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Wednesday January 11, 2017 at 11:55am Age: 2 yrs
Category: District, High School


Inside the high school cafeteria, a cramped serving area resembles a busy intersection at rush hour with long, waiting lines of student traffic. To keep students moving, the school often has to limit its variety of food offerings. Navigating lunchtime congestion to get to the cafeteria and back to class is no walk in the park.

Under the capital project proposal, a new cafeteria addition, in the rear of the high school building, would nearly double the seating capacity and offer more seating options, including booths and a variety of tables and chairs. Combined with a larger serving area, the new cafeteria would lower student wait-times, allow the school to reduce the number of lunch periods and start them at a more reasonable time.

“Feeding 1,330 students a day in the high school cafeteria takes five lunch periods, starting at 9:58 a.m. For that 9:58 a.m. group of roughly 250 students, after-school activities and sports are often done on an empty stomach,” said High School Principal Ken Hauck.

Featuring tiered indoor areas and outdoor seating for warmer weather, the proposed addition would open new possibilities for student activities, large-group instruction and district events. The plans for the new cafeteria also include a solar-panel roof system that would help offset utility costs to the building and provide a solar-technology learning station for students.

After exploring several options, simply expanding the current cafeteria was not an option because the space was built into the side of a hill below ground level, limiting any future growth.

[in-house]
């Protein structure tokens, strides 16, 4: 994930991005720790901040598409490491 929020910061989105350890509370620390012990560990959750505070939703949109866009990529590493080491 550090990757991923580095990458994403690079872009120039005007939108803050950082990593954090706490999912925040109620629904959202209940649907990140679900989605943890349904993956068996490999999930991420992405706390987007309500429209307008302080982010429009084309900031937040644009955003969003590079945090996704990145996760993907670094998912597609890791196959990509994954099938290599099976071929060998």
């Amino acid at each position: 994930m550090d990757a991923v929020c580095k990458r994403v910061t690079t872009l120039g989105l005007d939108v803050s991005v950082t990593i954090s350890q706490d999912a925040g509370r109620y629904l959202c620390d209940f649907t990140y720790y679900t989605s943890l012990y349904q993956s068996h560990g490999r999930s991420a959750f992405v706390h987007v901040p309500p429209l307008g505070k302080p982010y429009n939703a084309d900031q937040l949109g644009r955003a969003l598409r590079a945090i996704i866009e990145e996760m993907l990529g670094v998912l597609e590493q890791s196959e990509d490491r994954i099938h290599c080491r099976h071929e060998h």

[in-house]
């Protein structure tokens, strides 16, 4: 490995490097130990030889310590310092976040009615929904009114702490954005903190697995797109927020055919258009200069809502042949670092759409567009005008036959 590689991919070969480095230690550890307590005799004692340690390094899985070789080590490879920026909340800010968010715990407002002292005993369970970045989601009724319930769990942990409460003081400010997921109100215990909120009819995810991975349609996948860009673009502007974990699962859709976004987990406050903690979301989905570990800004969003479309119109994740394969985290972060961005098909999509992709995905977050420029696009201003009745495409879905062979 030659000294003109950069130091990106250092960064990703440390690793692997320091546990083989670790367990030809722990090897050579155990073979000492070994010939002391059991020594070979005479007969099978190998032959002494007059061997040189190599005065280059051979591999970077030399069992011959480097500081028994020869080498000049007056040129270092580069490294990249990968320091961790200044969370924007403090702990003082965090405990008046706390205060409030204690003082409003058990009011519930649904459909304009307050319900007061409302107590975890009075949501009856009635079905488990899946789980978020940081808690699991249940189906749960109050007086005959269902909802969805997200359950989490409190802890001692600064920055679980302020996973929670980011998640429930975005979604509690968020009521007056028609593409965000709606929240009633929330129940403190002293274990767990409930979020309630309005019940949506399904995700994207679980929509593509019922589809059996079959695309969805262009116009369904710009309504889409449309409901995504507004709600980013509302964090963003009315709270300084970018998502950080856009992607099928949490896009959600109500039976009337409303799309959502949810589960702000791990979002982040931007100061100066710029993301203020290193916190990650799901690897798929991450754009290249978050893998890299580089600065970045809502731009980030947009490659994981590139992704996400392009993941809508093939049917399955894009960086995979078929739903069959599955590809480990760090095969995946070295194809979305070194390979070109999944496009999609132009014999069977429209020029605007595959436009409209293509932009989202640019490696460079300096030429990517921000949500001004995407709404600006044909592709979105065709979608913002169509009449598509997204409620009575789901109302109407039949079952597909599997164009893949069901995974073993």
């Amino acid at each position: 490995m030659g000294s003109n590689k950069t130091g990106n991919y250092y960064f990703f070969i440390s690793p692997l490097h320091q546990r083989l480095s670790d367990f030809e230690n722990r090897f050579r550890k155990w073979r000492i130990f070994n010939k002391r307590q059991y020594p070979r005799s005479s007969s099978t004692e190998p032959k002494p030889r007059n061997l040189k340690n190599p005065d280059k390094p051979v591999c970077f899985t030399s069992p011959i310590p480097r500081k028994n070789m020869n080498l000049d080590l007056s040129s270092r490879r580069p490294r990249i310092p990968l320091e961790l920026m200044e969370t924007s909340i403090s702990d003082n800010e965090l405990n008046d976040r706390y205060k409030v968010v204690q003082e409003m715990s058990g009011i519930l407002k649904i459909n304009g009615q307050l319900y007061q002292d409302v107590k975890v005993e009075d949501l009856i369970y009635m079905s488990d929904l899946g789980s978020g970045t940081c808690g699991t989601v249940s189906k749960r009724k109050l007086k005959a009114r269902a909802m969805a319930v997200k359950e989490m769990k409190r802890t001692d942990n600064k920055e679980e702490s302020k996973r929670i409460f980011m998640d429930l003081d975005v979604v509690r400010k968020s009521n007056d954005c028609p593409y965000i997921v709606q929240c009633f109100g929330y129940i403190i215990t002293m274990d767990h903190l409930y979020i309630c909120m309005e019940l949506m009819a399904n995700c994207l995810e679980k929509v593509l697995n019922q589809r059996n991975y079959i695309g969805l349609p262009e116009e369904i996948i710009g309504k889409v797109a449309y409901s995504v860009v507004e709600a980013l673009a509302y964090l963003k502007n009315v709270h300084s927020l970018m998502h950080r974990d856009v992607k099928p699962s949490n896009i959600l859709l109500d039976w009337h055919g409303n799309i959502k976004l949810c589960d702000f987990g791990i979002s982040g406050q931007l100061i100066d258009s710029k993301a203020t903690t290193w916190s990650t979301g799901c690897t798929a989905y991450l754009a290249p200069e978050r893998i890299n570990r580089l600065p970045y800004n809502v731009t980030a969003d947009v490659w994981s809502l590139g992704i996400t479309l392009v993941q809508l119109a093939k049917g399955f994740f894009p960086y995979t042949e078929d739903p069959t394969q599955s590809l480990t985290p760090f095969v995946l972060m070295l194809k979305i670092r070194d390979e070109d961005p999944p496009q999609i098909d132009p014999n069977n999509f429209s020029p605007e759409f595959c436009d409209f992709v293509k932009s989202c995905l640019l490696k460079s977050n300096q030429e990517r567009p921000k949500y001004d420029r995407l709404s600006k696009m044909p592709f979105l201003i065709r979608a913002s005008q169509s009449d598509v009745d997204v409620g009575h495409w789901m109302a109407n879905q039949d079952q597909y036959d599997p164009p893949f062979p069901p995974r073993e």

Instead, the proposal calls for the current cafeteria to be repurposed. The kitchen and serving areas would become the instructional space for Career and Technical Education (C-Tech) culinary classes. Currently, approximately 150 Minisink Valley students lose an instructional period traveling to Goshen for C-Tech courses at BOCES, at a cost to the district.

A portion of the existing dining hall would be converted to accommodate a media/TV production studio, a photography classroom and a computer lab. The area adjacent to the auditorium would provide much needed storage for the drama club, as well as two small conference rooms. The proposed conversion of the existing cafeteria would create classroom space for new courses and improve the overall functionality of that area of the high school.

“A new cafeteria building and the repurposing of the original would create many new opportunities for our students. It would allow us to increase our course offerings and improve our academic standing, making Minisink Valley schools more attractive to families,” Principal Hauck said. 

The cost of the proposed cafeteria expansion is estimated at $10,710,00. The cost of additional high school renovations are estimated at $7,340,890.